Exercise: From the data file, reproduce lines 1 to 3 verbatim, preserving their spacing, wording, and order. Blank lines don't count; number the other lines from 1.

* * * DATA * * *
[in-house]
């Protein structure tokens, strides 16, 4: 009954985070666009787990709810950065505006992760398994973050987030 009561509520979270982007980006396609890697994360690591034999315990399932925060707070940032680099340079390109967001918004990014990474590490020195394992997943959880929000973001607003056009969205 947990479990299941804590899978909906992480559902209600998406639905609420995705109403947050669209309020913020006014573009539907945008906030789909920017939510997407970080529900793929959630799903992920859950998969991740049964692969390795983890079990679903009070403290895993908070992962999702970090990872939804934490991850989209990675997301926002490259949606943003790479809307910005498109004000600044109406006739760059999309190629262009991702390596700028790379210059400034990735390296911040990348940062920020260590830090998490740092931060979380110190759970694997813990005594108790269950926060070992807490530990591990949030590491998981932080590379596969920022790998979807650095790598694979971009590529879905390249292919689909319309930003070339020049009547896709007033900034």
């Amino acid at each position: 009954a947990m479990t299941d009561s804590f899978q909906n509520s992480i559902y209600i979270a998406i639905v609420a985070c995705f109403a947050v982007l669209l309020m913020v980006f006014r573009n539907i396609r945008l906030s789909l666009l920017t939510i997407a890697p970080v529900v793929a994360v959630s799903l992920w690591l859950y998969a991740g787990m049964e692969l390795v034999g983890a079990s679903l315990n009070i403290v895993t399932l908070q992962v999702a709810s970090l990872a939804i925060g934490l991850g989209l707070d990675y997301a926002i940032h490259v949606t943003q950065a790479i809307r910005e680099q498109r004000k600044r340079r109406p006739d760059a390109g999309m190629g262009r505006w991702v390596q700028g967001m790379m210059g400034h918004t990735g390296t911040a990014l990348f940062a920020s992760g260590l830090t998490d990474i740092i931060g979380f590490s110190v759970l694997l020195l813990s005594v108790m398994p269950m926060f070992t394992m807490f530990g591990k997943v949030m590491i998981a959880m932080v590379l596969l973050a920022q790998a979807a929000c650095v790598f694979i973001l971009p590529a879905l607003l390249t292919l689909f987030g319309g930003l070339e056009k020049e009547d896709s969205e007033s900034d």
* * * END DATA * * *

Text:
[in-house]
């Protein structure tokens, strides 16, 4: 009954985070666009787990709810950065505006992760398994973050987030 009561509520979270982007980006396609890697994360690591034999315990399932925060707070940032680099340079390109967001918004990014990474590490020195394992997943959880929000973001607003056009969205 947990479990299941804590899978909906992480559902209600998406639905609420995705109403947050669209309020913020006014573009539907945008906030789909920017939510997407970080529900793929959630799903992920859950998969991740049964692969390795983890079990679903009070403290895993908070992962999702970090990872939804934490991850989209990675997301926002490259949606943003790479809307910005498109004000600044109406006739760059999309190629262009991702390596700028790379210059400034990735390296911040990348940062920020260590830090998490740092931060979380110190759970694997813990005594108790269950926060070992807490530990591990949030590491998981932080590379596969920022790998979807650095790598694979971009590529879905390249292919689909319309930003070339020049009547896709007033900034």
């Amino acid at each position: 009954a947990m479990t299941d009561s804590f899978q909906n509520s992480i559902y209600i979270a998406i639905v609420a985070c995705f109403a947050v982007l669209l309020m913020v980006f006014r573009n539907i396609r945008l906030s789909l666009l920017t939510i997407a890697p970080v529900v793929a994360v959630s799903l992920w690591l859950y998969a991740g787990m049964e692969l390795v034999g983890a079990s679903l315990n009070i403290v895993t399932l908070q992962v999702a709810s970090l990872a939804i925060g934490l991850g989209l707070d990675y997301a926002i940032h490259v949606t943003q950065a790479i809307r910005e680099q498109r004000k600044r340079r109406p006739d760059a390109g999309m190629g262009r505006w991702v390596q700028g967001m790379m210059g400034h918004t990735g390296t911040a990014l990348f940062a920020s992760g260590l830090t998490d990474i740092i931060g979380f590490s110190v759970l694997l020195l813990s005594v108790m398994p269950m926060f070992t394992m807490f530990g591990k997943v949030m590491i998981a959880m932080v590379l596969l973050a920022q790998a979807a929000c650095v790598f694979i973001l971009p590529a879905l607003l390249t292919l689909f987030g319309g930003l070339e056009k020049e009547d896709s969205e007033s900034d």